The creatures depicted on land in the 16th-century Carta Marina are not particularly unusual: the map’s lands contain knights on horseback, wild boars and bears climbing trees. The west side of the map, however, shows a much more fanciful plethora of wildlife.
Cartographer Olaus Magnus created the Carta Marina while staying in Rome, between the years 1527 and 1539. However, Magnus was originally from Sweden, and chose to depict the Nordic countries in his map. The Carta Marina was one of the most precise depictions of any part of Europe at the time—although its portrayal of the oceans was not quite as accurate.
The northern seas on the map are filled to the brim with all kinds of aquatic monsters. Some maps of the era depicted dragons to metaphorically indicate uncertainties or dangers in a region. But the Carta Marina’s mythological sea creatures were thought to really exist at the time Magnus drew them. He even identified each creature in the map’s key. You can take a closer look at some of them below.
Magnus described this creature as a whale whose skin resembled the sand on a seashore. An English ship is depicted as having laid anchor on the whale, and two unwitting sailors are cooking a meal on its rump.
Just beneath Iceland, the Carta Marina offers up a curious sight: a sailor aboard a ship, playing the trumpet for two sea monsters. The sounds, along with the empty barrels shown, could have been a futile attempt to scare away the attacking beasts.
Magnus explained that the fearsome sea serpent above was over 200 feet long, and over 20 feet thick, and lived off the coast of Bergen, within its caves and hollows.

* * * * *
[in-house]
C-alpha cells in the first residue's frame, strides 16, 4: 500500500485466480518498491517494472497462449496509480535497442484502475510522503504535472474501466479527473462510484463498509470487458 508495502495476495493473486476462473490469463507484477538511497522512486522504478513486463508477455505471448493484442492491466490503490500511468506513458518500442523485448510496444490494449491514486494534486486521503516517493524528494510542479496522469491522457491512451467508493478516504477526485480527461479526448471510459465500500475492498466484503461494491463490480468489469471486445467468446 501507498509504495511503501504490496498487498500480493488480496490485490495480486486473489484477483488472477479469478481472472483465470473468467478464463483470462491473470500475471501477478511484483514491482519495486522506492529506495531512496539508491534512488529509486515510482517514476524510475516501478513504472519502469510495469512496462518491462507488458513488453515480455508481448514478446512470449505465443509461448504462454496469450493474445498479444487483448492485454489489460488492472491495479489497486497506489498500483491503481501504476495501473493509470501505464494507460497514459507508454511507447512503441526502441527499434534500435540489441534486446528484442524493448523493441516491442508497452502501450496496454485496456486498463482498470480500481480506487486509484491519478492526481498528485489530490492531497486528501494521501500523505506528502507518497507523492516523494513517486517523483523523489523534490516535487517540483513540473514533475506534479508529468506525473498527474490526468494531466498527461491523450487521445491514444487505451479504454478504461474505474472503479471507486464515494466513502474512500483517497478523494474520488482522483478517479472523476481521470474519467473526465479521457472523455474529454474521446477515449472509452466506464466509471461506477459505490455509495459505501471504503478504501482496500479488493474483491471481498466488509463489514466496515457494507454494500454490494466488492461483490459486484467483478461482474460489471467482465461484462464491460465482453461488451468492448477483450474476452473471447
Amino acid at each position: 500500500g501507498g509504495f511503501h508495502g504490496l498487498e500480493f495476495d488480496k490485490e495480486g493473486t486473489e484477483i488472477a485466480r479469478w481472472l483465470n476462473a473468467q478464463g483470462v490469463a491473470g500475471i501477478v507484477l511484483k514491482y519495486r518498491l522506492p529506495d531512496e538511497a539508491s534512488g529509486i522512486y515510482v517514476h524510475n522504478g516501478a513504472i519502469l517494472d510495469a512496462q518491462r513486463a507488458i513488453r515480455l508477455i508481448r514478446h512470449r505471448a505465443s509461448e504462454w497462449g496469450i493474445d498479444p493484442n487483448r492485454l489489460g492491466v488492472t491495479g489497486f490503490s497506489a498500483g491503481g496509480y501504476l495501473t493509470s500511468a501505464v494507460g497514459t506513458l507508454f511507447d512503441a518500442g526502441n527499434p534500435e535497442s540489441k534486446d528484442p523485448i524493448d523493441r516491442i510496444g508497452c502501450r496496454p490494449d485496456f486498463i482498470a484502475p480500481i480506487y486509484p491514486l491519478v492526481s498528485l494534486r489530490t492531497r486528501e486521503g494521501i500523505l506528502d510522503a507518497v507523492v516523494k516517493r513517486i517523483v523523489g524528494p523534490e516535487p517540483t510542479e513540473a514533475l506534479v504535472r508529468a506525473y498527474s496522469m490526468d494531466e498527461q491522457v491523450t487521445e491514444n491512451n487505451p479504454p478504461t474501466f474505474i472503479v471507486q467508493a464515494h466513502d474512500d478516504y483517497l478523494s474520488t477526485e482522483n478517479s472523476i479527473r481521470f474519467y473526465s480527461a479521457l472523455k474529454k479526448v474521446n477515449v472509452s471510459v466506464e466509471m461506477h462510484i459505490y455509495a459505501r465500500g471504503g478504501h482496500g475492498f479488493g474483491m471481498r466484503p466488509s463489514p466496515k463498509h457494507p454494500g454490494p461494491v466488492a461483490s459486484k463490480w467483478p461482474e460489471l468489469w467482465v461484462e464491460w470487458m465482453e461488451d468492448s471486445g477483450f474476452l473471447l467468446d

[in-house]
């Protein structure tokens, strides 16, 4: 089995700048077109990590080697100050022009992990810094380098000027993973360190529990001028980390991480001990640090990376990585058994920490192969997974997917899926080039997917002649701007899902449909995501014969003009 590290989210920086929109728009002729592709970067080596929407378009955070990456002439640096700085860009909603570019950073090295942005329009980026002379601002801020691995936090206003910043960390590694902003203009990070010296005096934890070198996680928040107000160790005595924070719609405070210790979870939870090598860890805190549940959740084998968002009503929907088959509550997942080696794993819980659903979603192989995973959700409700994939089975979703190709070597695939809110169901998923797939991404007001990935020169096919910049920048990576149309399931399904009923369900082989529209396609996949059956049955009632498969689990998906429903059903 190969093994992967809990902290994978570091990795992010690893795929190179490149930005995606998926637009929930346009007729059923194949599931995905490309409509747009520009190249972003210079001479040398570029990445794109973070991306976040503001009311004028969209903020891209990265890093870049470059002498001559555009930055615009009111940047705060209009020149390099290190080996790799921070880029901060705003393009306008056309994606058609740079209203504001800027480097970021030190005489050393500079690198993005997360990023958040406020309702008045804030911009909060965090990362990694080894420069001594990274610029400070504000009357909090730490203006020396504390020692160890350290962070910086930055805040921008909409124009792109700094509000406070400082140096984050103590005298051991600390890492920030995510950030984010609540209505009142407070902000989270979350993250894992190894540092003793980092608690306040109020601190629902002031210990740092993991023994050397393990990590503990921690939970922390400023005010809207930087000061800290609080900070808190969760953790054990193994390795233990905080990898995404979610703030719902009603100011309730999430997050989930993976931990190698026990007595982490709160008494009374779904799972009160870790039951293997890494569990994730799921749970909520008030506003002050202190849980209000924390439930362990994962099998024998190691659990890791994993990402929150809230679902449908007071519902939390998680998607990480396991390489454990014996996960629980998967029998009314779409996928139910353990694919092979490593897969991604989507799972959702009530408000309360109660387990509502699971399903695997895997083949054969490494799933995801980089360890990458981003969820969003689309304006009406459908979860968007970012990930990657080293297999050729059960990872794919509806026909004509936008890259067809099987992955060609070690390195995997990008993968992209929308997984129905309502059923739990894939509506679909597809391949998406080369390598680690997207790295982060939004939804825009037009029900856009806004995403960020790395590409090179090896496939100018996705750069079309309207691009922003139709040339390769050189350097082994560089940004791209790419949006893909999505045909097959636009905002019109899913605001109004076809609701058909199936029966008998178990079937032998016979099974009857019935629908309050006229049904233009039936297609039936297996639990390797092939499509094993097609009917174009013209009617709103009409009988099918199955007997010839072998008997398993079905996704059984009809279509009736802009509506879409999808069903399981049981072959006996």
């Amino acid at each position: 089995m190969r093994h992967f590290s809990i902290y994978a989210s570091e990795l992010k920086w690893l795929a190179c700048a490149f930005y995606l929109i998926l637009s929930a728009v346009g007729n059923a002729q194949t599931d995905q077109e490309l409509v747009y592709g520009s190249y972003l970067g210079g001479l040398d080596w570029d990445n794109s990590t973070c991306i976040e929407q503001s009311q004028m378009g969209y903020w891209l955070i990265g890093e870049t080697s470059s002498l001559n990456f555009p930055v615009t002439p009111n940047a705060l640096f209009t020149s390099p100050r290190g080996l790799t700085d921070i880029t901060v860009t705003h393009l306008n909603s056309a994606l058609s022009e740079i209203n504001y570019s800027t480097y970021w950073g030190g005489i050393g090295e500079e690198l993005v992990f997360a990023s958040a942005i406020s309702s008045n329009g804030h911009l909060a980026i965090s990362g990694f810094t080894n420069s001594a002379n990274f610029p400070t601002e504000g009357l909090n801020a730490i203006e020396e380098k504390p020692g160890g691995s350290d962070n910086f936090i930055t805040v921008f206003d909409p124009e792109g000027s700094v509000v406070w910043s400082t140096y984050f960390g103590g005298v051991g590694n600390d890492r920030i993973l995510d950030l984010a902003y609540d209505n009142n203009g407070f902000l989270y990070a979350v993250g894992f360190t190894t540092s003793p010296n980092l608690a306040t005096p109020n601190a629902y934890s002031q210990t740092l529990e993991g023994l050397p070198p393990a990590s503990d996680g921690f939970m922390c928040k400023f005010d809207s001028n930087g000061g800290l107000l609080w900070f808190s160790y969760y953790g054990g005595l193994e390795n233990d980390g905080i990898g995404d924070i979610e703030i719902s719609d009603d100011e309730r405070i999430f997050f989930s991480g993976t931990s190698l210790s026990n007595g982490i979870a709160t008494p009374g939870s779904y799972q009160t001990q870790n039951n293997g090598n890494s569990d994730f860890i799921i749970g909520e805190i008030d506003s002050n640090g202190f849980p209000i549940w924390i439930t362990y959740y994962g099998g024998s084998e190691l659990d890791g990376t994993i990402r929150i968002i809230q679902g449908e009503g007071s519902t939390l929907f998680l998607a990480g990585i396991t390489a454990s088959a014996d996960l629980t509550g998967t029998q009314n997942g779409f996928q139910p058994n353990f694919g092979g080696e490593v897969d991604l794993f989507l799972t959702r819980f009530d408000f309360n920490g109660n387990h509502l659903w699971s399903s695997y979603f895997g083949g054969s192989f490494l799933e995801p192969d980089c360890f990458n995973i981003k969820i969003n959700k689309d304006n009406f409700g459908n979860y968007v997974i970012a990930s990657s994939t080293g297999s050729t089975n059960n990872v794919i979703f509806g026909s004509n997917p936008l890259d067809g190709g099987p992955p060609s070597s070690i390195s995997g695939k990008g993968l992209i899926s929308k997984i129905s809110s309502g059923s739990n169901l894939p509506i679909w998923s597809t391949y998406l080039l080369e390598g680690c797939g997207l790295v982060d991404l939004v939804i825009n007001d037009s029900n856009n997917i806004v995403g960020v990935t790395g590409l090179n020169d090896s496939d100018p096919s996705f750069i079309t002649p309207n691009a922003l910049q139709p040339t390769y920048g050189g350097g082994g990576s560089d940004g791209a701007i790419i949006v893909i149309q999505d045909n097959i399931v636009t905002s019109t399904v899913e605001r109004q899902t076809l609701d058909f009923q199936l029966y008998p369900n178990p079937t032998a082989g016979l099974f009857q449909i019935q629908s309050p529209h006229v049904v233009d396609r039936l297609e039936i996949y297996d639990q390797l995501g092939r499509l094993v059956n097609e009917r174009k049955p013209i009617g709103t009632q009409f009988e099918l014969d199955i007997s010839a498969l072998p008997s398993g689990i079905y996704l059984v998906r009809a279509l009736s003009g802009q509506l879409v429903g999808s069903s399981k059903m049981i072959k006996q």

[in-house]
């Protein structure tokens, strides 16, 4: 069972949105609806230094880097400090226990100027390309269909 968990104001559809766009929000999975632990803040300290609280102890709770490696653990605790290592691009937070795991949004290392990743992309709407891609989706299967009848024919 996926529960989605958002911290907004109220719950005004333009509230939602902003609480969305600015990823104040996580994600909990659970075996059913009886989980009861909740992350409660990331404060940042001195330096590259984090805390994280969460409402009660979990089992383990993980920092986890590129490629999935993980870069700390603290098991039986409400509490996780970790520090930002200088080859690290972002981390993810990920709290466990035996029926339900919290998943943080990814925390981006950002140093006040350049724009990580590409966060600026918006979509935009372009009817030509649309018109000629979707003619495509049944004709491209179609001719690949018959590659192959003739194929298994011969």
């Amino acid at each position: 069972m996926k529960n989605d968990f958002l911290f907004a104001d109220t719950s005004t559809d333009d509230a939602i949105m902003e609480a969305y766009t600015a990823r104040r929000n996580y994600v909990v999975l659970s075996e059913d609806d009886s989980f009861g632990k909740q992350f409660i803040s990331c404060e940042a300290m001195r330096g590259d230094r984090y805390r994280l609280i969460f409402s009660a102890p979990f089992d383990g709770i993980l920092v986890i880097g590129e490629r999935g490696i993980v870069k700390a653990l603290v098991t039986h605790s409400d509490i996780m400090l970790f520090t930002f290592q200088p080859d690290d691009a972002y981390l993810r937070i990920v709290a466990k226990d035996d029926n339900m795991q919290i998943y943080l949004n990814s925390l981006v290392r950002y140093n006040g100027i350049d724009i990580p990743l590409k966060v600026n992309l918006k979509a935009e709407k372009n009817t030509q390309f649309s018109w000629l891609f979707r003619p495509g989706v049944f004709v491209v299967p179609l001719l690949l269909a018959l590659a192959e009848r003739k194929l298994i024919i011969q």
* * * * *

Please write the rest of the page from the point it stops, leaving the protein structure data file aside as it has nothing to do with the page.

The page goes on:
One of the more recognizable shapes on the Carta Magna is the Leviathan, a sea monster that has been documented since the Old Testament days. In the map, only the creature’s head is shown emerging from the sea, but Magnus describes its whole length to be over 300 feet long.
If pigs could swim, this is what they would look like. Below the Leviathan is a “monstrous pig” that is claimed to have been spotted in the North Sea in 1537.
One can hardly ignore this bizarre swimming owl, the xiphias, which is being attacked by a rhinoceros-type creature that sinks ships by swimming beneath them and cutting into their hulls.
This is not technically a monster, but rather an absurd phenomenon. These green lumps make up a large chunk of ambergris, a highly prized mix of whale vomit and feces that still sells for exorbitant prices today.
Map Monday highlights interesting and unusual cartographic pursuits from around the world and through time. Read more Map Monday posts.